Theatre Review: The Drowned Man: A Hollywood Fable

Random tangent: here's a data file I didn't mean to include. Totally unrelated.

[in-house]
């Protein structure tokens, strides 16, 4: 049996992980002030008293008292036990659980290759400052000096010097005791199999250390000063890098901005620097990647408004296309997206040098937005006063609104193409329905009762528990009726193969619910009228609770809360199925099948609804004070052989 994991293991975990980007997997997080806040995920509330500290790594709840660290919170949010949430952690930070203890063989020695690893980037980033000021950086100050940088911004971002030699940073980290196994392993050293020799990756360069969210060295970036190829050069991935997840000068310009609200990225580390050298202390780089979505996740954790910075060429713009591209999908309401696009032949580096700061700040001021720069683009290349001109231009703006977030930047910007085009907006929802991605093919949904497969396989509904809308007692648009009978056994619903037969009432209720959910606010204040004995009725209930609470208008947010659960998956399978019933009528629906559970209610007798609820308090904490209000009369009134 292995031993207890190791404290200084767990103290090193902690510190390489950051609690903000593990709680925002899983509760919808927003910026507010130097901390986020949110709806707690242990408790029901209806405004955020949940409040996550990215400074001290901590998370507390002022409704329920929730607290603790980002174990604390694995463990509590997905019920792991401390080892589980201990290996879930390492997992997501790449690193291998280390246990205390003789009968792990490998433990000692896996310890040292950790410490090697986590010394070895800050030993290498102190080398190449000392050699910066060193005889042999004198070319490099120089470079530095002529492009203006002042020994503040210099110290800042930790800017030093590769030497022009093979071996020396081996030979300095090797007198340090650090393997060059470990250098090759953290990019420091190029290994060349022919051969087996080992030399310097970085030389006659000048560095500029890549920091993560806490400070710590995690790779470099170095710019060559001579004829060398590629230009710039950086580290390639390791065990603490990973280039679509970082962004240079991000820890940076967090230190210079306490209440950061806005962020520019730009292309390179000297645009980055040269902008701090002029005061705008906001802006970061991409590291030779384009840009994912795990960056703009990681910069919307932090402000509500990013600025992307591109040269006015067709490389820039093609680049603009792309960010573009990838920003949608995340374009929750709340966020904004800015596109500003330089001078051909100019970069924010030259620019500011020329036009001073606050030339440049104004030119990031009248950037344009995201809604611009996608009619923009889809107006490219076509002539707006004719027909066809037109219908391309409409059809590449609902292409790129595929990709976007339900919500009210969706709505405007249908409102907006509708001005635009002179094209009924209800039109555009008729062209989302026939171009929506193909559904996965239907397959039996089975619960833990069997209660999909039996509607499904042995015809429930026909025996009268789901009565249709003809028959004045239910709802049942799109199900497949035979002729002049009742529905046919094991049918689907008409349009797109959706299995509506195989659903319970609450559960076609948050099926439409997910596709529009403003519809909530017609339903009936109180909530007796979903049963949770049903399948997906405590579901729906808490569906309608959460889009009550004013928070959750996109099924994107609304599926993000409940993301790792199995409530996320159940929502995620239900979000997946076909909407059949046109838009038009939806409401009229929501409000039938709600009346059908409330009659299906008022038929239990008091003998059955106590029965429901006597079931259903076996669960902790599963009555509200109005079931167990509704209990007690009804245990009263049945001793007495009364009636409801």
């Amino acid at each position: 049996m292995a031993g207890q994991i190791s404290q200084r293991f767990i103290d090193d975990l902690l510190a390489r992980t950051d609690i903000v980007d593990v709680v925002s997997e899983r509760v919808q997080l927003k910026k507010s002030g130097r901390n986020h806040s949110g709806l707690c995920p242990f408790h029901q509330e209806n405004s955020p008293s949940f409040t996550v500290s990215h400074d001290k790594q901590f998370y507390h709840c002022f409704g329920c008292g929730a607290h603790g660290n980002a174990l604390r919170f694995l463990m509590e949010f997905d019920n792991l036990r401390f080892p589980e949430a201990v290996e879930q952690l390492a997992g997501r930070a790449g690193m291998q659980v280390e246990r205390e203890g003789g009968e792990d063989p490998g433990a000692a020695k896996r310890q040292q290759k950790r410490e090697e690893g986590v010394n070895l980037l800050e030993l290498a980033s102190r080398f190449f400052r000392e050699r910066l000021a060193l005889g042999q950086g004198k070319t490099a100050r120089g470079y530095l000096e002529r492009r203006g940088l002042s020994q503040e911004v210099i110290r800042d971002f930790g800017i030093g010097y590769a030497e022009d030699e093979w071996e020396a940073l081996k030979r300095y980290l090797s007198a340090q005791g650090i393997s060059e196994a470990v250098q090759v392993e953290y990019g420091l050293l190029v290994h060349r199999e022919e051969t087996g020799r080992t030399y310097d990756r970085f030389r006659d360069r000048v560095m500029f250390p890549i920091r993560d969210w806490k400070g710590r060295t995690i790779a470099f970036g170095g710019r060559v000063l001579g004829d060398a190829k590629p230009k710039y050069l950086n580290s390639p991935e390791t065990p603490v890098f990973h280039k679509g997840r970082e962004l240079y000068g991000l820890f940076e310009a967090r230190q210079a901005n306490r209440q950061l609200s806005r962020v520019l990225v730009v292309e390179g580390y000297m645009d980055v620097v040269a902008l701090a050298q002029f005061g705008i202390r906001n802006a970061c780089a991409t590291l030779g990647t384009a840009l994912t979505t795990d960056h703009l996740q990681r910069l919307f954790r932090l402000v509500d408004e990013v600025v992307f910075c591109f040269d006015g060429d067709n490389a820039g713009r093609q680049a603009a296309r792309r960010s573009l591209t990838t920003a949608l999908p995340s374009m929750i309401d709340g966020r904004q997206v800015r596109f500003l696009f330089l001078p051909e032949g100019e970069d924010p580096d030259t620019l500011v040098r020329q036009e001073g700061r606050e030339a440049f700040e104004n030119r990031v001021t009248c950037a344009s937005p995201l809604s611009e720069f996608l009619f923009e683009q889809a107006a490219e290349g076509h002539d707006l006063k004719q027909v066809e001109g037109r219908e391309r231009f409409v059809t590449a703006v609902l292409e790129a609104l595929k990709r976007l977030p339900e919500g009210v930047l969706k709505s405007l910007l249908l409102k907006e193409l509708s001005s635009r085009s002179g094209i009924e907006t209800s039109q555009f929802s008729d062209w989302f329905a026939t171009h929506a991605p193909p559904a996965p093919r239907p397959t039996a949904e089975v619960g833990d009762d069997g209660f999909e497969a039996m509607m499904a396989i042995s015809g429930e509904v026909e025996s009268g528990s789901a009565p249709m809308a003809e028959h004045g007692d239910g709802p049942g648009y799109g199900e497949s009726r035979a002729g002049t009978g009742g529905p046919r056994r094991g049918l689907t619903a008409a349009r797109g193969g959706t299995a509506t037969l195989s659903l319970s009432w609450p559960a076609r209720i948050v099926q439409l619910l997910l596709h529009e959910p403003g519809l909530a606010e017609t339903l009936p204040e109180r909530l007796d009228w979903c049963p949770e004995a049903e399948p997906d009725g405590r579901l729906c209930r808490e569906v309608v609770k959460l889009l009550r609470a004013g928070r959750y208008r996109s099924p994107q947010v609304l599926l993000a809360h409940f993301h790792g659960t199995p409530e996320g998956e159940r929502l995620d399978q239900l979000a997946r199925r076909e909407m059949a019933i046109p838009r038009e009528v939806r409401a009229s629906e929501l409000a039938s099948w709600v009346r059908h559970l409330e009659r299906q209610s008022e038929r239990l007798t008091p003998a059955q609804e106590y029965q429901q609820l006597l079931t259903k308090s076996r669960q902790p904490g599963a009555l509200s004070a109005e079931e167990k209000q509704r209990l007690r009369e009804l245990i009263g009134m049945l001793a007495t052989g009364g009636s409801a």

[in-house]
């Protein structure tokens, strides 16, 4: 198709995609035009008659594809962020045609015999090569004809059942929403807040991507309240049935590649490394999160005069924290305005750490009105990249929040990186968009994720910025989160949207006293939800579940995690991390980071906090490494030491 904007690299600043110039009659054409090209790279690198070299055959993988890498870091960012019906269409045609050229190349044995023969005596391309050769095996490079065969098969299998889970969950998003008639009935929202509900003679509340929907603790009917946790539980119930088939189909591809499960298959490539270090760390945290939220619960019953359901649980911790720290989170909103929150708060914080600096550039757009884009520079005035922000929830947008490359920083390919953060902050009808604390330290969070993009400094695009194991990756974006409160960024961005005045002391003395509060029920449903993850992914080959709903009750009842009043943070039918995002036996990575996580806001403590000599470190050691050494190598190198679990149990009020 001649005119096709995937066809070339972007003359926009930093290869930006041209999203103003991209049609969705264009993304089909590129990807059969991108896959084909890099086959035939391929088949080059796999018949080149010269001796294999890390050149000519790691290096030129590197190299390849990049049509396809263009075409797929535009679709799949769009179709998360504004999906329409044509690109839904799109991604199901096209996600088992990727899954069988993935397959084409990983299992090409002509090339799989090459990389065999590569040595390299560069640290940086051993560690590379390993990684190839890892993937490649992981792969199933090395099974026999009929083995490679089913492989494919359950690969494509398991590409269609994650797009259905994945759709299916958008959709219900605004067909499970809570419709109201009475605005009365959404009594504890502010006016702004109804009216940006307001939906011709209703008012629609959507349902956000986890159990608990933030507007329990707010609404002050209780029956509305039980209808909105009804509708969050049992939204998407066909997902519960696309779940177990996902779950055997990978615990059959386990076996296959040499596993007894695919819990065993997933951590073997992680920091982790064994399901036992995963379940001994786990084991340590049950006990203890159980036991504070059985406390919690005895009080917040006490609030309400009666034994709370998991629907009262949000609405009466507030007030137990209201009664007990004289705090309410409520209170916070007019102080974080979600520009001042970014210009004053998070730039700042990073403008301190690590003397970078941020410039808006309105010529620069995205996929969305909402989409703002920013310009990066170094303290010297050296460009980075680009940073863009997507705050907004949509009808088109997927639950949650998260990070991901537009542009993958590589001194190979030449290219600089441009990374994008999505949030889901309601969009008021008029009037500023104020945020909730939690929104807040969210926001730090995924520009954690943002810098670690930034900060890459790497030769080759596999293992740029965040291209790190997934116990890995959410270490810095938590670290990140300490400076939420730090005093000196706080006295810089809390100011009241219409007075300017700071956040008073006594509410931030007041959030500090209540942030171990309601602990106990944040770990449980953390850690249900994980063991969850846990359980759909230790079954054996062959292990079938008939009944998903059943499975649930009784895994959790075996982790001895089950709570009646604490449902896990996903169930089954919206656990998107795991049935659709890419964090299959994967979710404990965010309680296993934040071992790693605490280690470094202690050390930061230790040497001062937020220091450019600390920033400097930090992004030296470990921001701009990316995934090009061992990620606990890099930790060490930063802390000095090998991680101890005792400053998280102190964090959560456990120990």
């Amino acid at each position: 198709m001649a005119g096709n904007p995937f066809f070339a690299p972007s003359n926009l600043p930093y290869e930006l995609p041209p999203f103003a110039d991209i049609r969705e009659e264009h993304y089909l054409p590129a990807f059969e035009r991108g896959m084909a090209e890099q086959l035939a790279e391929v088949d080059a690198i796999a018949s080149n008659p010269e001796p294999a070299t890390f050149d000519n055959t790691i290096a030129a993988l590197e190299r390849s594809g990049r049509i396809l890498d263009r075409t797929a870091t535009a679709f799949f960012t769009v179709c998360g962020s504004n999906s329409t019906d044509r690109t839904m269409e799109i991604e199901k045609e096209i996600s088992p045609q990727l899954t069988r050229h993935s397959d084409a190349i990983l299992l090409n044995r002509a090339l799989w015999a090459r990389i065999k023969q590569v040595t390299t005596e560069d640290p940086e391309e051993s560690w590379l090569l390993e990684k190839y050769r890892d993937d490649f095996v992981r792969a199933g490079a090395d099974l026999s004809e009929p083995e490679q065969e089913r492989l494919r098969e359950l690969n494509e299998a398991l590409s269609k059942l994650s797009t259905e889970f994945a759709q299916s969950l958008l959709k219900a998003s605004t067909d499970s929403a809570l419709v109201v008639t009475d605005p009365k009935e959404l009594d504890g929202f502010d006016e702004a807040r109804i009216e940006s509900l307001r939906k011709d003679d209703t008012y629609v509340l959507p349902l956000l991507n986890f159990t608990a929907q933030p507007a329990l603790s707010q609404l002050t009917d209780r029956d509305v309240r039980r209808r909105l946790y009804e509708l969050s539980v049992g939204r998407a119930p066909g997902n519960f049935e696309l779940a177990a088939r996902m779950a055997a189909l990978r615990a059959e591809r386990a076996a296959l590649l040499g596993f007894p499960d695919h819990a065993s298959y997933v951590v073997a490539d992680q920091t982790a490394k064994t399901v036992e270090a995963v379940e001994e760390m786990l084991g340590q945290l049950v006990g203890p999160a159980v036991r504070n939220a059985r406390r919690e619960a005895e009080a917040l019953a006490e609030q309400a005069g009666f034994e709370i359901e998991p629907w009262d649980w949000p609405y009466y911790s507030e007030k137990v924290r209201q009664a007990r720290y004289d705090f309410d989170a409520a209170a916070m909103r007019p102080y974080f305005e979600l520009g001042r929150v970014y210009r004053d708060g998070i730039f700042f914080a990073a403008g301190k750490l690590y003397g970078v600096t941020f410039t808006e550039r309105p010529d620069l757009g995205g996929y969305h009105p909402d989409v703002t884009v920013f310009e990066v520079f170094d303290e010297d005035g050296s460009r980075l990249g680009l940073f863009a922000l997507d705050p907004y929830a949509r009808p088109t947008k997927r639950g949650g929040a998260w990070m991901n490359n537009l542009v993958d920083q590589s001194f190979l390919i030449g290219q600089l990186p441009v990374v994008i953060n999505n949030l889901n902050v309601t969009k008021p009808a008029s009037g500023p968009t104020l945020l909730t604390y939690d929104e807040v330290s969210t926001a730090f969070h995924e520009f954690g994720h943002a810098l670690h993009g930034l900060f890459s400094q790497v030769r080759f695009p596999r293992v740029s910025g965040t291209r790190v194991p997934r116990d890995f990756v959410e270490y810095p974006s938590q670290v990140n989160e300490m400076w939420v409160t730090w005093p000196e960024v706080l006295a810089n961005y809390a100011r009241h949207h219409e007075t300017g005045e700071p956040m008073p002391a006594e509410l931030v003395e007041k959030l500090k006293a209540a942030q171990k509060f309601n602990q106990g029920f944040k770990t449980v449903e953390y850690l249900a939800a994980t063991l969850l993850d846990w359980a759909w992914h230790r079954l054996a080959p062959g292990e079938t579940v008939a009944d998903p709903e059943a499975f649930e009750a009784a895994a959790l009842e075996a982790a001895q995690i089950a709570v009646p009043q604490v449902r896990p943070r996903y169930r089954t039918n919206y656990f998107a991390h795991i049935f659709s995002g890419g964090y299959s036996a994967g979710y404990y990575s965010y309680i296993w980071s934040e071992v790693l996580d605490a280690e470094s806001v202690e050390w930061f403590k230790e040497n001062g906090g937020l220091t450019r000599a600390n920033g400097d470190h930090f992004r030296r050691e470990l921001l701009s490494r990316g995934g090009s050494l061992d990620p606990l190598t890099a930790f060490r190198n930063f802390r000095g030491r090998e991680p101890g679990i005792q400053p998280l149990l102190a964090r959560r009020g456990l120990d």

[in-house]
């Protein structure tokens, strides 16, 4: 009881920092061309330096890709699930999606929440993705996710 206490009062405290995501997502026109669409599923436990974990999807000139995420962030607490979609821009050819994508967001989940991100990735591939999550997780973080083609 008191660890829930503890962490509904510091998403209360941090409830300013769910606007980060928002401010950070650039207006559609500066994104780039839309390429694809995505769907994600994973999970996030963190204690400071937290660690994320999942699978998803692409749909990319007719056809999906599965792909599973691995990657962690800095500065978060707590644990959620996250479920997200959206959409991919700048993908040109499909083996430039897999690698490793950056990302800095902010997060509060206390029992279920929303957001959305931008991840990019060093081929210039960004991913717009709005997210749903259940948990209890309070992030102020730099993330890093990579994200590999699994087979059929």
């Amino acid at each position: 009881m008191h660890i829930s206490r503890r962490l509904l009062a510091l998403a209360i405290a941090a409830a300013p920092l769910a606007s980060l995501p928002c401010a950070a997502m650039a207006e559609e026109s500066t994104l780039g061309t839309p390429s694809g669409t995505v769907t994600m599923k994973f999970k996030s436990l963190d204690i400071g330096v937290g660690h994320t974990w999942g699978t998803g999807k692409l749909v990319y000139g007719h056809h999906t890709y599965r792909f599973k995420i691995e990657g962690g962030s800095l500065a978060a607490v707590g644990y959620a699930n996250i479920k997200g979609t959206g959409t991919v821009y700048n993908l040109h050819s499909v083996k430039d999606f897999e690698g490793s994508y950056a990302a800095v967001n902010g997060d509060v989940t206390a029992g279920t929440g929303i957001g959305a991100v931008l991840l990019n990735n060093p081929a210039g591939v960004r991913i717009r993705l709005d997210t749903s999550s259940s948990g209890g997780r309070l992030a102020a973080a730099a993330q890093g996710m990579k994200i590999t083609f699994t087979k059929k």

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4/5 Picture the scene: a fading old-Hollywood actress, dressed in rags as a witch-like, caricatured grandmother figure, bent over and howling, whilst an audience clad in plague doctor masks surrounds her and looks on in silence. Elsewhere, various other sinister spectacles are taking place – we know this, without knowing where, or what they necessarily mean. All this in a disused 1940s film studio, once a British outpost for Hollywood and a cinematic powerhouse – before it began to decay, its staff were sworn to secrecy about goings–on inside, and it eventually shut down without warning or explanation over night in October 1962. It goes without saying that immersive theatrical production The Drowned Man: A Hollywood Fable would be eerie because of its setting alone. But it doesn’t rely on Temple Studio’s dark spaces and elusive history to provide its faded, questionable, slightly grotesque glamour – instead the direction, juxtaposition of parallel stories and way the characters deliberately lose the audience as they weave in and out of the studio’s labyrinth of corridors work together to create a production that is elusive, out of reach, and as disorientating as the building it is housed in – whilst remaining relentlessly engaging. As you begin watching (perhaps the wrong word, because this is not a production you passively watch – it is one where you are fully immersed and decide what form it takes), you might still be clinging onto the notion that you will be able to follow each of the multiple stories closely enough to develop some kind of linear narrative. You will be able to do this, but only if you follow one character relentlessly for the full three hours – which would be a mistake. The production requires you to let go of the inherent need to see and understand everything. Its immersive nature forces you to break the need for a structure, and dip in and out of the characters’ separate yet intertwined stories much as you would if observing people in a real life setting. It is an individual experience - entering, you are advised to follow your own path through the evening, rather than moving around with your companions. At times you might find yourself alone; a minute later in a crowd of 40 people. Often the actors feel uncomfortably close.
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